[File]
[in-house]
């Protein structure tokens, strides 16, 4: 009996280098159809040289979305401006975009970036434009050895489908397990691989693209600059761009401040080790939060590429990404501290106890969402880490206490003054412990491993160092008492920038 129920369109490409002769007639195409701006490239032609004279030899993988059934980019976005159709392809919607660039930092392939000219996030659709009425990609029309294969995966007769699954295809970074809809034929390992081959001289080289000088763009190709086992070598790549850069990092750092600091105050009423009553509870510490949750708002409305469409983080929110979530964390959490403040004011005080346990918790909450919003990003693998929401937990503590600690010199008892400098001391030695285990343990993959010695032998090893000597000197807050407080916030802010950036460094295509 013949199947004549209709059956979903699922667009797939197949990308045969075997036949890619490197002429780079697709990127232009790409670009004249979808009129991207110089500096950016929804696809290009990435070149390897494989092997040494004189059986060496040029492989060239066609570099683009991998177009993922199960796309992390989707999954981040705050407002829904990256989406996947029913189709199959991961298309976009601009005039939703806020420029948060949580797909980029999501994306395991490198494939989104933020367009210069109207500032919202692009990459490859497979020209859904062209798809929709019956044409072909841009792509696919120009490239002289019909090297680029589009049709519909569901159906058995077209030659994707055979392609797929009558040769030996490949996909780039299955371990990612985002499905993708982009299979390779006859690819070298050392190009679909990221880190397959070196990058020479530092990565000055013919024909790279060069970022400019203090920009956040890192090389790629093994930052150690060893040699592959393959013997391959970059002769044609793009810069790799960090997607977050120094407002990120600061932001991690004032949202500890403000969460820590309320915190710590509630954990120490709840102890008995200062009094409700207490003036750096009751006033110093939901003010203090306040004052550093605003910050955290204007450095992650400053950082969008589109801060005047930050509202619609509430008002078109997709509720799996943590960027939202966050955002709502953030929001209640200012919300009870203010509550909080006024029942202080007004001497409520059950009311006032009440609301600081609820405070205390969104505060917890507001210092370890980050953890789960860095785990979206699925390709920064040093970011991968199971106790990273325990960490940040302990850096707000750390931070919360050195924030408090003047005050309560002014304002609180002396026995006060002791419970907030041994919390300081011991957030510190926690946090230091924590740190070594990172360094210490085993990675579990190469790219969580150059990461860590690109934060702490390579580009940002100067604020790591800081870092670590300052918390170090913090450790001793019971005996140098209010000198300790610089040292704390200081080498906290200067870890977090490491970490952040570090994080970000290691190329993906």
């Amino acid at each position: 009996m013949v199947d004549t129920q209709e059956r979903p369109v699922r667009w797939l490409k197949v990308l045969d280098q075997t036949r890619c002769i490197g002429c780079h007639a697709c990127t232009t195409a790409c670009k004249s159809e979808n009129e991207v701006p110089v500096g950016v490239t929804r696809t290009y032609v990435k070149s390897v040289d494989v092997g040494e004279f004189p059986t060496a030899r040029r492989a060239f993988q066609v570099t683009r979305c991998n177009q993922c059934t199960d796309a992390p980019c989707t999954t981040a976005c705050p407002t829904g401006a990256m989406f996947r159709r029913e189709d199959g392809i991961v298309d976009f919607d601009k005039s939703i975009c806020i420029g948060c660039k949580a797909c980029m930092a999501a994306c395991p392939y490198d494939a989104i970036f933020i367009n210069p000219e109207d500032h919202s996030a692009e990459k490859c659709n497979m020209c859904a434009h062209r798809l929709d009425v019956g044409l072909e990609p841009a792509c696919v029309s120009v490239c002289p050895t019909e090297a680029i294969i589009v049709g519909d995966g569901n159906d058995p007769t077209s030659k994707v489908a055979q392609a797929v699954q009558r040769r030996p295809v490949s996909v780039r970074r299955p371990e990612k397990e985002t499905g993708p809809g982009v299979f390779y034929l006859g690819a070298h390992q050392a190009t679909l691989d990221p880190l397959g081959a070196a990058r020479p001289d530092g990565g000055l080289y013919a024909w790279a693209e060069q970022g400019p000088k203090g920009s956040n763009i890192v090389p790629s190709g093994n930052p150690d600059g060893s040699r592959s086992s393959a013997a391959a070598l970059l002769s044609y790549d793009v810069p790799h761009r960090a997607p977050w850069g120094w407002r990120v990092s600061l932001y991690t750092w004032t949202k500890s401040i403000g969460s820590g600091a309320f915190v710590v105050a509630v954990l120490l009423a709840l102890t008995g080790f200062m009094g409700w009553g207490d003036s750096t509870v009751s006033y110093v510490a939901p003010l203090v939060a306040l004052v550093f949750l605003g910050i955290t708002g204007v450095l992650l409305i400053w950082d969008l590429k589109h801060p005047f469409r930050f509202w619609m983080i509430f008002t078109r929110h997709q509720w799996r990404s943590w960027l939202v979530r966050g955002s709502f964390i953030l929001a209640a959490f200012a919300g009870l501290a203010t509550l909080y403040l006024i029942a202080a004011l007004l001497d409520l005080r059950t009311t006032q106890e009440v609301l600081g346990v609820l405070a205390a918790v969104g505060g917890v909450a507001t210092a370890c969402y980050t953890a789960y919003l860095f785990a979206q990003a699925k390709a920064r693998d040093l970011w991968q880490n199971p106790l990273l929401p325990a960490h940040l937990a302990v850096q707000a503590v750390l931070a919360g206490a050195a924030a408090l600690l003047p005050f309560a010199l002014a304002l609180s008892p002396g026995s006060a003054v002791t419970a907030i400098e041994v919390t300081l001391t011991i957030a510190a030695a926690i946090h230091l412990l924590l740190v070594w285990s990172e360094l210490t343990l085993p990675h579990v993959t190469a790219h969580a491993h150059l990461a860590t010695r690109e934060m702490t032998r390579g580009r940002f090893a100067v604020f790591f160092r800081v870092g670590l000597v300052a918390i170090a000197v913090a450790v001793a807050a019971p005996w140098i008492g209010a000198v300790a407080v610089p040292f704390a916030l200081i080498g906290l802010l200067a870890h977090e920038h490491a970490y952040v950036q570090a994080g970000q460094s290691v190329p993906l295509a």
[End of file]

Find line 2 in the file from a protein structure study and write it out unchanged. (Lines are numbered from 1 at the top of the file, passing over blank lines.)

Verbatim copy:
């Protein structure tokens, strides 16, 4: 009996280098159809040289979305401006975009970036434009050895489908397990691989693209600059761009401040080790939060590429990404501290106890969402880490206490003054412990491993160092008492920038 129920369109490409002769007639195409701006490239032609004279030899993988059934980019976005159709392809919607660039930092392939000219996030659709009425990609029309294969995966007769699954295809970074809809034929390992081959001289080289000088763009190709086992070598790549850069990092750092600091105050009423009553509870510490949750708002409305469409983080929110979530964390959490403040004011005080346990918790909450919003990003693998929401937990503590600690010199008892400098001391030695285990343990993959010695032998090893000597000197807050407080916030802010950036460094295509 013949199947004549209709059956979903699922667009797939197949990308045969075997036949890619490197002429780079697709990127232009790409670009004249979808009129991207110089500096950016929804696809290009990435070149390897494989092997040494004189059986060496040029492989060239066609570099683009991998177009993922199960796309992390989707999954981040705050407002829904990256989406996947029913189709199959991961298309976009601009005039939703806020420029948060949580797909980029999501994306395991490198494939989104933020367009210069109207500032919202692009990459490859497979020209859904062209798809929709019956044409072909841009792509696919120009490239002289019909090297680029589009049709519909569901159906058995077209030659994707055979392609797929009558040769030996490949996909780039299955371990990612985002499905993708982009299979390779006859690819070298050392190009679909990221880190397959070196990058020479530092990565000055013919024909790279060069970022400019203090920009956040890192090389790629093994930052150690060893040699592959393959013997391959970059002769044609793009810069790799960090997607977050120094407002990120600061932001991690004032949202500890403000969460820590309320915190710590509630954990120490709840102890008995200062009094409700207490003036750096009751006033110093939901003010203090306040004052550093605003910050955290204007450095992650400053950082969008589109801060005047930050509202619609509430008002078109997709509720799996943590960027939202966050955002709502953030929001209640200012919300009870203010509550909080006024029942202080007004001497409520059950009311006032009440609301600081609820405070205390969104505060917890507001210092370890980050953890789960860095785990979206699925390709920064040093970011991968199971106790990273325990960490940040302990850096707000750390931070919360050195924030408090003047005050309560002014304002609180002396026995006060002791419970907030041994919390300081011991957030510190926690946090230091924590740190070594990172360094210490085993990675579990190469790219969580150059990461860590690109934060702490390579580009940002100067604020790591800081870092670590300052918390170090913090450790001793019971005996140098209010000198300790610089040292704390200081080498906290200067870890977090490491970490952040570090994080970000290691190329993906």